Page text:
The Rise and Triumph of the Modern Self: Cultural Amnesia, Expressive Individualism, and the Road to Sexual Revolution
Carl Trueman, Crossway, 2020.
ISBN 978-1-4335-5633-3, 425 Pages, Hardcover, $34.99.
Carl Trueman, a church historian by training and, in recent years, a cultural analyst, has given the evangelical world—and others willing to listen—a sophisticated historical and philosophical genealogy of the current cultural crisis in the West. It is a “how we arrived at our present situation” book, filled with evidence and intellectual connections over about 300 years. Trueman searches for the roots, not only of our sexual mores and practices, but of the broader ideas that form what many would label the reigning worldview.
Trueman’s book contains four major sections: (1) the framework of his analysis, drawn from the works of Charles Taylor, Philip Rieff, and Alasdair MacIntyre; (2) the early historical development of Expressive Individualism, the worldview Trueman identifies as the foundational problem; (3) the later development of Expressive Individualism, starting in the twentieth century; and (4) the modern culmination of the historical process, focusing primarily on the Sexual Revolution.
At the heart of Trueman’s entire discussion is Expressive Individualism, the idea that not only are individuals autonomous (as exemplified by Kant and the Enlightenment) but that they should express that autonomy in their choice of “life project” or identity (after Rousseau and the Romantics). In Part One, Trueman draws on Taylor, Rieff, and MacIntyre to provide a workable framework or analytic lens for assessing this worldview.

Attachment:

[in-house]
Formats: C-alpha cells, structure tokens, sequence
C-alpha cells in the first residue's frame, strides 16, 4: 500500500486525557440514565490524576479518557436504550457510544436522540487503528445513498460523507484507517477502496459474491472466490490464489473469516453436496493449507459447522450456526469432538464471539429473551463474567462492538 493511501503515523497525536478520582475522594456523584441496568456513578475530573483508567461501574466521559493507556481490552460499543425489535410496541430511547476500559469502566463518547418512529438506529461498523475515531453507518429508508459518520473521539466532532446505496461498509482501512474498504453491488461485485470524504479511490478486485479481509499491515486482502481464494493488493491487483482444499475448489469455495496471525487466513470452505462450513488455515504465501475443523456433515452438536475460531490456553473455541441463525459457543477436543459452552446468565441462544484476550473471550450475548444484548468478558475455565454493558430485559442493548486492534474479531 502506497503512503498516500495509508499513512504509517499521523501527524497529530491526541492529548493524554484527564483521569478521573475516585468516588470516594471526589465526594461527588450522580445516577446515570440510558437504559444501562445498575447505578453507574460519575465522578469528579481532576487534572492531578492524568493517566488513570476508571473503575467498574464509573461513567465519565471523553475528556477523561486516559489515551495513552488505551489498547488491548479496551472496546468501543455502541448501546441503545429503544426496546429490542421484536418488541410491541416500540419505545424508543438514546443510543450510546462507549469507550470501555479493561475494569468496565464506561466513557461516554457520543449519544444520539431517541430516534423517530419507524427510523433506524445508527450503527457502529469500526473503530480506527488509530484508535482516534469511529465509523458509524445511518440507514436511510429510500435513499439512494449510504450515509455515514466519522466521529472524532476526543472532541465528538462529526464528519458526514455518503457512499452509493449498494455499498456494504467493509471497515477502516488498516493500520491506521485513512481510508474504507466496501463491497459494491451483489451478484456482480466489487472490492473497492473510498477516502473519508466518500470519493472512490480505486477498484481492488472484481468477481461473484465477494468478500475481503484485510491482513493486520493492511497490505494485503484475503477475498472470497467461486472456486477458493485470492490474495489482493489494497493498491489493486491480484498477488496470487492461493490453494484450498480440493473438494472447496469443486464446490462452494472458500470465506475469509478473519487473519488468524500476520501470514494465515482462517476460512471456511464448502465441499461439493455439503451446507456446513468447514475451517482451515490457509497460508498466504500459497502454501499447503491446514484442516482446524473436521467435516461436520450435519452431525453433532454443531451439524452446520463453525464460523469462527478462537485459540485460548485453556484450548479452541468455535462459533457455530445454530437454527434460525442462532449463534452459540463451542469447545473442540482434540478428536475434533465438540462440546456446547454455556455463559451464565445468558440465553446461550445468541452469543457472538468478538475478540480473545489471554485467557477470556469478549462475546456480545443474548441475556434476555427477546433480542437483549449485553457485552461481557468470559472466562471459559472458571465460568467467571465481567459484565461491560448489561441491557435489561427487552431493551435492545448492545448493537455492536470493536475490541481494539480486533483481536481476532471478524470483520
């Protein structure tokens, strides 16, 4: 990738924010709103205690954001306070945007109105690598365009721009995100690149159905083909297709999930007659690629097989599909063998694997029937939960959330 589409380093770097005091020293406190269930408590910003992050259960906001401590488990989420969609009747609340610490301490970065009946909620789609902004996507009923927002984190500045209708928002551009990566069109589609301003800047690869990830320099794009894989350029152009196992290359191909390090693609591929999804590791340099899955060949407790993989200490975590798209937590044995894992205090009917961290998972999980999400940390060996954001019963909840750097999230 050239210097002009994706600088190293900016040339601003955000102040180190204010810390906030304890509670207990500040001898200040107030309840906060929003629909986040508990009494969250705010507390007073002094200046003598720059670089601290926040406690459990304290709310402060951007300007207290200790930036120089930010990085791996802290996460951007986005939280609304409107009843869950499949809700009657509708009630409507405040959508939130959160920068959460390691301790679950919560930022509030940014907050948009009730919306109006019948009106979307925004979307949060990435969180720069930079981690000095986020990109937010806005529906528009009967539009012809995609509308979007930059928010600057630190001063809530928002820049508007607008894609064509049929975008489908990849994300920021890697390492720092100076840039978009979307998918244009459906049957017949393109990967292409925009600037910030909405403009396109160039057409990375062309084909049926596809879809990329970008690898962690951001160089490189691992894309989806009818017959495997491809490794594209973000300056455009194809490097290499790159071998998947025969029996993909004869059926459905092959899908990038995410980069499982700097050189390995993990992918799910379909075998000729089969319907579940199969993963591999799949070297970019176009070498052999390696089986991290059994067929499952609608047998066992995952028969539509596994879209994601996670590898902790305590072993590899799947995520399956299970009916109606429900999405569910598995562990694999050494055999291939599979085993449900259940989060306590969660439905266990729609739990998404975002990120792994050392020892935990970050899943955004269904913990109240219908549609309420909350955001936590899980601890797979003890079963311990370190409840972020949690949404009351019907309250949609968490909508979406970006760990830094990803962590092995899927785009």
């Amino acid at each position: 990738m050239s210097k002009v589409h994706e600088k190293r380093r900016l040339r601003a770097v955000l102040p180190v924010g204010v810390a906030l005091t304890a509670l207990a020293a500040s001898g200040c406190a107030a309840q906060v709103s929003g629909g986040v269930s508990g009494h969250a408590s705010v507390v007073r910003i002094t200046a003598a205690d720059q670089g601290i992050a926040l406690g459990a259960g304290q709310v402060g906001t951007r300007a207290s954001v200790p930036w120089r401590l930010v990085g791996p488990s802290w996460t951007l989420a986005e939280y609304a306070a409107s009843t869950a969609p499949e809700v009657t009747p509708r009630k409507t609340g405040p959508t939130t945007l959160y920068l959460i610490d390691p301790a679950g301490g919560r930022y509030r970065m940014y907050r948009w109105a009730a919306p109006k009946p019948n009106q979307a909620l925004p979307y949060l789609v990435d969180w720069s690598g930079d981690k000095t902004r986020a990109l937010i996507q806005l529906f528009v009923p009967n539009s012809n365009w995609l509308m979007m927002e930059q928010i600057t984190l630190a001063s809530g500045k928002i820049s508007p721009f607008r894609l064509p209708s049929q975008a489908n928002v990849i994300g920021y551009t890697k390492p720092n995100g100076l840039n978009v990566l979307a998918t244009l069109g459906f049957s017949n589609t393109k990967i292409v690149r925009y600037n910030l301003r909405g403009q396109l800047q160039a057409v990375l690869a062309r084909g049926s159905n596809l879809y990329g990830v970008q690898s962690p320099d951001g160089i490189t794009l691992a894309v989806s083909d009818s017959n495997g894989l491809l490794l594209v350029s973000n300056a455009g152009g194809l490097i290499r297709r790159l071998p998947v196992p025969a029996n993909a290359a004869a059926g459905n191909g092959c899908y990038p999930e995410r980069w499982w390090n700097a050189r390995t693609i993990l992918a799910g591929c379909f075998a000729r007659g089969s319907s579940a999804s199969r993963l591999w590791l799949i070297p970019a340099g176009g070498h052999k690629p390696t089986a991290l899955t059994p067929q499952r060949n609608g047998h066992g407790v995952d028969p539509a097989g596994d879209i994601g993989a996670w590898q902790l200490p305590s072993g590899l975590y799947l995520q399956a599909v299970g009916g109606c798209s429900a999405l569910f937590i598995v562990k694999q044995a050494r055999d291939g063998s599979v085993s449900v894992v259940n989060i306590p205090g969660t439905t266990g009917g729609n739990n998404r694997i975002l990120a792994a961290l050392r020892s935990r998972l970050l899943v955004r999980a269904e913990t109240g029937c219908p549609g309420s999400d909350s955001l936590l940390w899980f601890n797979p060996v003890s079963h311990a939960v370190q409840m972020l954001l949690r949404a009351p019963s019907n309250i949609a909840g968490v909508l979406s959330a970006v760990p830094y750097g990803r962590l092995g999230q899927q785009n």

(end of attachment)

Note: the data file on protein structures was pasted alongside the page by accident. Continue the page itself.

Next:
Taylor contributes his mimesis/poiesis relationship and the “immanent frame” (opposed to transcendent) as ways of tracing the emergence of the “modern self.” Trueman then states that “Philip Rieff . . . is significant for this study because of his application of psychology to the patterns and pathologies of cultural change in the last one hundred years” (p. 42). In particular, he considers the influence of Sigmund Freud and Wilhelm Reich in this regard. Rieff also contributes the category of “third world” as a cultural Zeitgeist. Finally, MacIntyre is helpful to Trueman for his discussion of virtue ethics in connection with social assumptions.
Building on these foundations, Part Two traces the historical core of Expressive Individualism and its specific manifestation in the realm of sexuality from Rousseau to the New Left of the 1960s. With individual autonomy an assumed foundation from the Enlightenment, individuals must be free to pursue their goals, as much as possible, unhindered by church or state and guided by reason. In the late eighteenth and early nineteenth centuries, Rousseau and the Romantics did not attempt to undermine the Enlightenment but to complete it. Wordsworth, Shelley, and Blake highlight the “rise of the modern self” as both an introspective phenomenon and an external expression. As Trueman puts it, “the psychological inner life” is Rousseau’s preoccupation (pp. 107–8). More crucially, Trueman points to Rousseau’s argument “that it is society and the relations and conditions that society embodies that decisively shape and . . . decisively corrupt individuals” who might otherwise live happily in dignity (another central shibboleth for the modern age) in a “state of nature” (p. 115). To sum up, regarding dignity and the psychologizing of the self, “individuals [have] integrity and a value that derives from their inward self-consciousness and individuals have a value in themselves and not derived from their extrinsic position in the social hierarchy” (pp. 126–27). It is this inner dignity that must be encouraged and expressed. The other Romantics follow Rousseau’s course but add the dimension of “freedom from religion” and “freedom for love,” namely, sexual love (pp. 148–58).